We’ve said it once, and we’ll say it again: Korean sunscreen is just better than Western sunscreen. This statement comes down to innovation. Because sunscreen is considered a drug according to the Food and Drug Administration (FDA) and its chemicals and components must undergo formal drug approval processes, stateside beauty brands are limited by what they can spike their formulas with. In fact, “there hasn’t been a new [chemical or mineral] approved for use in sunscreens in the U.S. since 1999,” according to cosmetic chemist Stephen Ko.

In South Korea, sunscreen formulas are advancing rapidly due to quicker approval times. Their mineral sunscreens, no matter how much zinc oxide they contain, are completely transparent on all skin tones without the telltale, annoying thickness. Korean sunscreens of the chemical variety tout an equally transparent, grease-free finish. Plus, both feature ingredients found in your favorite serums and moisturizers, like Centella asiatica (known as cica for short), allantoin, ceramides, hyaluronic acid, and niacinamide to name just a few. So when you slather them on, you’re not only protecting your skin from UVA and UVB rays, but you’re also adding an extra layer of hydrating, brightening, and smoothing benefits.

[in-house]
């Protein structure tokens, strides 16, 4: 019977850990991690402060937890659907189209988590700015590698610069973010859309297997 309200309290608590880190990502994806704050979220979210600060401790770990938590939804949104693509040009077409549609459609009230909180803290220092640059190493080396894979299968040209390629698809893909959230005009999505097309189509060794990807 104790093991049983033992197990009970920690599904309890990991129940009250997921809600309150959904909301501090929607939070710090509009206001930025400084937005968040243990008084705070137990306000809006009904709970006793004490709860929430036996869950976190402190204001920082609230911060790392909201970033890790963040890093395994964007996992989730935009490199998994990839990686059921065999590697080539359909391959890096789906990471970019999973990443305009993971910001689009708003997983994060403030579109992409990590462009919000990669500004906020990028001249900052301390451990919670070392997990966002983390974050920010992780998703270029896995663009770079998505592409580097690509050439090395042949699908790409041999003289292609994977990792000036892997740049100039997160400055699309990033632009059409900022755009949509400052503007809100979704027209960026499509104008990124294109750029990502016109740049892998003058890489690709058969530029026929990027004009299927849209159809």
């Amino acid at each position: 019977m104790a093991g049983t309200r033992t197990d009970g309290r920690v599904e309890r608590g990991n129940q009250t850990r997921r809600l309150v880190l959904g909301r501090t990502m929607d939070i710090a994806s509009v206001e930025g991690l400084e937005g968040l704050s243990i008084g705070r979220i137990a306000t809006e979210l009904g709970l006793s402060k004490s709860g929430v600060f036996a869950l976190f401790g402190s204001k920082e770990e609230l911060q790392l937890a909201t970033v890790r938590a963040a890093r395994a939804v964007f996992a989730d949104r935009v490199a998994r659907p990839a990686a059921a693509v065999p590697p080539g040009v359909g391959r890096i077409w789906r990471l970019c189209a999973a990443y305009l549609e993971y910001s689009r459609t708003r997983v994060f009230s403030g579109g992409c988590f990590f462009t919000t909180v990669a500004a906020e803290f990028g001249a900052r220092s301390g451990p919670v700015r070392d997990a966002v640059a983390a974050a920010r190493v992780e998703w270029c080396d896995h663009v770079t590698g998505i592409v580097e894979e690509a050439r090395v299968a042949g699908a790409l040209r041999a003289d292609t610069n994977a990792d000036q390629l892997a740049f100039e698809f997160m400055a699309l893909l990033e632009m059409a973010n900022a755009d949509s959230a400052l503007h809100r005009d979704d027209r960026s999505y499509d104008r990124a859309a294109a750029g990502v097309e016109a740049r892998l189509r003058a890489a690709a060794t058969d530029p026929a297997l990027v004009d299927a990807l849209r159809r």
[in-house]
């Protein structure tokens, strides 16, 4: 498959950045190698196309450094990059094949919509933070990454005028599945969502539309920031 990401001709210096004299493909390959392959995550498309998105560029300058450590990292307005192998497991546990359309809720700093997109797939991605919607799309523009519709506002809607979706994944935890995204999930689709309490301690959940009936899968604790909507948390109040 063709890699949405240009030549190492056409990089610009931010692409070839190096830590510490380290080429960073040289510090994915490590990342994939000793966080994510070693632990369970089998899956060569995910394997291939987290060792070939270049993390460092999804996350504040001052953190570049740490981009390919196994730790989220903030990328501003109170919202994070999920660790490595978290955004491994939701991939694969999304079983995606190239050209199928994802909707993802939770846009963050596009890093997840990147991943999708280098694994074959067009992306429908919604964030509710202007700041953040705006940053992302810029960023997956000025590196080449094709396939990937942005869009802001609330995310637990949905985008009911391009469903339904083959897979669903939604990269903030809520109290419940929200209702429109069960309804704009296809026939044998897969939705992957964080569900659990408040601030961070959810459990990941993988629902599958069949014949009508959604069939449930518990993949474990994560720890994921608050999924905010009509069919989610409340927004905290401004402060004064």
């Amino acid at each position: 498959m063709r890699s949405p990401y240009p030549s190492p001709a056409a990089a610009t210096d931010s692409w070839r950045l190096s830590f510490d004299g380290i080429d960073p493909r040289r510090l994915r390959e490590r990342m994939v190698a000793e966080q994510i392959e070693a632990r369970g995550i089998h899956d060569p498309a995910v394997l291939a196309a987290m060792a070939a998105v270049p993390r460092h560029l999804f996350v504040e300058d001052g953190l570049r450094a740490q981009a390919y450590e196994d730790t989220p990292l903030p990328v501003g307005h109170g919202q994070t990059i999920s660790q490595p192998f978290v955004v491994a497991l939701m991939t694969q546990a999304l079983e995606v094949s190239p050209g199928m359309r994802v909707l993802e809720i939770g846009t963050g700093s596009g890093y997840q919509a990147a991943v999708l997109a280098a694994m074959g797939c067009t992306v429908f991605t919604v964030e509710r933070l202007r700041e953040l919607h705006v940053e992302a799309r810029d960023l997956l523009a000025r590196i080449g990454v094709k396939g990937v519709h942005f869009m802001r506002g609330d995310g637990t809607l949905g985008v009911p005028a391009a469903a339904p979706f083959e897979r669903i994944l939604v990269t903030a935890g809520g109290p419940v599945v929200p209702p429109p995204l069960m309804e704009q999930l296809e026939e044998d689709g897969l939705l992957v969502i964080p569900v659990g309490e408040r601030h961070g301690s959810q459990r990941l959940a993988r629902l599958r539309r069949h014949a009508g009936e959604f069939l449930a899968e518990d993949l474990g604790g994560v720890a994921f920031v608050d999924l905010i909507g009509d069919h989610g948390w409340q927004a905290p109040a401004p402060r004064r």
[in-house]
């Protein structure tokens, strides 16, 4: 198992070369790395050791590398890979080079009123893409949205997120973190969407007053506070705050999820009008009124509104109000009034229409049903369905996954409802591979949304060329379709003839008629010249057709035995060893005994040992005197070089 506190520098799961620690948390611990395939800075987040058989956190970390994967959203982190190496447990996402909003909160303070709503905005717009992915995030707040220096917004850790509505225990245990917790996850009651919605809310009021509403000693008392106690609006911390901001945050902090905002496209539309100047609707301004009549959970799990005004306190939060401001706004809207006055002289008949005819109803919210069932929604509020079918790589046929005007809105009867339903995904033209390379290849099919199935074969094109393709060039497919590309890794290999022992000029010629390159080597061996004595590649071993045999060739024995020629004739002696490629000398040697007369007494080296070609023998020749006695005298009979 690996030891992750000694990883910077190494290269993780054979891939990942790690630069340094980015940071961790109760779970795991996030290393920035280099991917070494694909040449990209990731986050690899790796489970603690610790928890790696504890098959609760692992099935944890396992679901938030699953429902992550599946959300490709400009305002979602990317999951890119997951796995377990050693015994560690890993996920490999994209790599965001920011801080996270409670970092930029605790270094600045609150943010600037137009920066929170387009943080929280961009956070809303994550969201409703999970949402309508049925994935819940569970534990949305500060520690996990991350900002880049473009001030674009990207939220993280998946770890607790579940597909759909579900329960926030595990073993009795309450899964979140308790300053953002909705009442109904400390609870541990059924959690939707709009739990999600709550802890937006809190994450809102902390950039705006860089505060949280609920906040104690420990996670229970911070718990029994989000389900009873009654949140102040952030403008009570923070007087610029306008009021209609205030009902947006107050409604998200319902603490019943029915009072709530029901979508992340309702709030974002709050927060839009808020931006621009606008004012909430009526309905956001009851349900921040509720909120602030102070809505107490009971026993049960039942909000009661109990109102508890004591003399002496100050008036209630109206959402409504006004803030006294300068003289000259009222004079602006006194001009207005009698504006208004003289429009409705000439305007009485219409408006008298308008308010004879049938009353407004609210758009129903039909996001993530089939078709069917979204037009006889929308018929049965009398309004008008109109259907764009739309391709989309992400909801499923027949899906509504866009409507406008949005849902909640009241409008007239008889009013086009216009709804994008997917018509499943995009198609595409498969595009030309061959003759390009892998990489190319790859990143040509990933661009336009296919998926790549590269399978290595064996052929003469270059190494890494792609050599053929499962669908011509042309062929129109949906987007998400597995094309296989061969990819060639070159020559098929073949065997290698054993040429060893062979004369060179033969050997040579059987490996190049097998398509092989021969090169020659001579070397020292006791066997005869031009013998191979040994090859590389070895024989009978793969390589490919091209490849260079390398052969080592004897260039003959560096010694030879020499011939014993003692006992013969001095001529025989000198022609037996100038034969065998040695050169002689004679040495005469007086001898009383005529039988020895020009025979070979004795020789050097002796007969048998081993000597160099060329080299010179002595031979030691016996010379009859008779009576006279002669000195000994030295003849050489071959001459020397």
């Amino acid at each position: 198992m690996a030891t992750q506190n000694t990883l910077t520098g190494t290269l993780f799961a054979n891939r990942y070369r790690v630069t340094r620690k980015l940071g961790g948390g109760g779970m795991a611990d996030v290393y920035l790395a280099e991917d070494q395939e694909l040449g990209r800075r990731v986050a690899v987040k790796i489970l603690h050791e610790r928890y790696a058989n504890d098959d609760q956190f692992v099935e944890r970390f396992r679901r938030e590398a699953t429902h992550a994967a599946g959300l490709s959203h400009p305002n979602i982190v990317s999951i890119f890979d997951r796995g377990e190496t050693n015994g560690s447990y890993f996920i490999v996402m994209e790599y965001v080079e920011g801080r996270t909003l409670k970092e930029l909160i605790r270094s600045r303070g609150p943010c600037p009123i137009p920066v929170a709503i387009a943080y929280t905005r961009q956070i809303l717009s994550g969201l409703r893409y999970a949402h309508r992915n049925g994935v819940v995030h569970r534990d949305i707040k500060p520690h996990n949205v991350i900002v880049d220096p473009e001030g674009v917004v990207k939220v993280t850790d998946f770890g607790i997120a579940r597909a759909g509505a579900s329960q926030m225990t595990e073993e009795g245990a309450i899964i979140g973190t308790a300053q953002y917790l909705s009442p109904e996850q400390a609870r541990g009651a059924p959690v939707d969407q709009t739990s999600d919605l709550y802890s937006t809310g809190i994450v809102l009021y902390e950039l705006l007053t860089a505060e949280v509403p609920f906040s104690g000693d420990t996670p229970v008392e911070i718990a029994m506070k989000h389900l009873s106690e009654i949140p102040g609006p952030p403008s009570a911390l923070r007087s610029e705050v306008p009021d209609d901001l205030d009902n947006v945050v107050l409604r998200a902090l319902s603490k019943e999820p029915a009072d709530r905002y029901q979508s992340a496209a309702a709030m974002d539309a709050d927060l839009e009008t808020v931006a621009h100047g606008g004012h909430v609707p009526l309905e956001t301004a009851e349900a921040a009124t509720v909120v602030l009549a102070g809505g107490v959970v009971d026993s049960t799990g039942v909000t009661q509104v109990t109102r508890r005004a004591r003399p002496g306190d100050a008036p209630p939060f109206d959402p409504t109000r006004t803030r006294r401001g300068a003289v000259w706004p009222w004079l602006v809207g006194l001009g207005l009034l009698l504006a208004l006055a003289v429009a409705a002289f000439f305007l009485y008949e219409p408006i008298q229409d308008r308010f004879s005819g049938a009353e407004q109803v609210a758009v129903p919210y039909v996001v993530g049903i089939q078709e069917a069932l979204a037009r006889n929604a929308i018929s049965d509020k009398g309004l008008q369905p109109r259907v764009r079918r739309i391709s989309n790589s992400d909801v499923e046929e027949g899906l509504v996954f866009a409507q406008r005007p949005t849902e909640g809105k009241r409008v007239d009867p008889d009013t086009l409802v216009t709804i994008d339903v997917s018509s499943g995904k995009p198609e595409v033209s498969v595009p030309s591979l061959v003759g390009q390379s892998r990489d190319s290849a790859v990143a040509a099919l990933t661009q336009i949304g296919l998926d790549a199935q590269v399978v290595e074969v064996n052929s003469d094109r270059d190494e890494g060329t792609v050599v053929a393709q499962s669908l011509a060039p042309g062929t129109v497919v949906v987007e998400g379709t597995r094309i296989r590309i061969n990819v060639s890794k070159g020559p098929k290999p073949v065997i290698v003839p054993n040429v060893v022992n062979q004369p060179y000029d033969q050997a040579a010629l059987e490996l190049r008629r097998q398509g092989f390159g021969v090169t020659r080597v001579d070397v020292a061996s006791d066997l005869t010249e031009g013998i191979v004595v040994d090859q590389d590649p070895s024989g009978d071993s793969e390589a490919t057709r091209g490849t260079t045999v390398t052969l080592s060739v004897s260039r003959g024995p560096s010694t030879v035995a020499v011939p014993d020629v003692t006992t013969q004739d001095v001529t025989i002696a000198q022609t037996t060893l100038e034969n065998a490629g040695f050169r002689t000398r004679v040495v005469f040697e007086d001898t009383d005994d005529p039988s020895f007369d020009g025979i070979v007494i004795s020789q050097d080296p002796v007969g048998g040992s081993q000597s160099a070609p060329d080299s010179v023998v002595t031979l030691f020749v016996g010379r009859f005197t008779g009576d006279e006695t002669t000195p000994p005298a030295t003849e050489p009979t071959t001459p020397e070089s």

You’ll notice PA next to SPF in many of the product names below. While SPF focuses on UVB light (which burns skin) and measures how protected you are from sunburn, PA is all about UVA light (which visibly ages us) and your protection from developing pigmentation, says Zion Ko Lamm, MD, a Charlotte-based internal medicine doctor who combines Korean skin care with wellness. She equates PA+++ to SPF 30 and recommends seeking out sunscreens with a minimum of each.

To take this measurement system one step further, Dr. Ko Lamm points out that Western sunscreens are formulated as a necessity by focusing on the immediate effects of the sun. Korean sunscreens, on the other hand, are part of a lifestyle. They defend your skin from the long-term effects of the sun.

If we haven’t proven our point just yet, perhaps these Korean sunscreen picks from K-beauty experts, dermatologists, as well as Allure editors in New York City and Seoul will. Maybe you’ll be more likely to use (and reapply) sunscreen if you love these formulas as much as we do.

All products featured on Allure are independently selected by our editors. However, when you buy something through our retail links, we may earn an affiliate commission.

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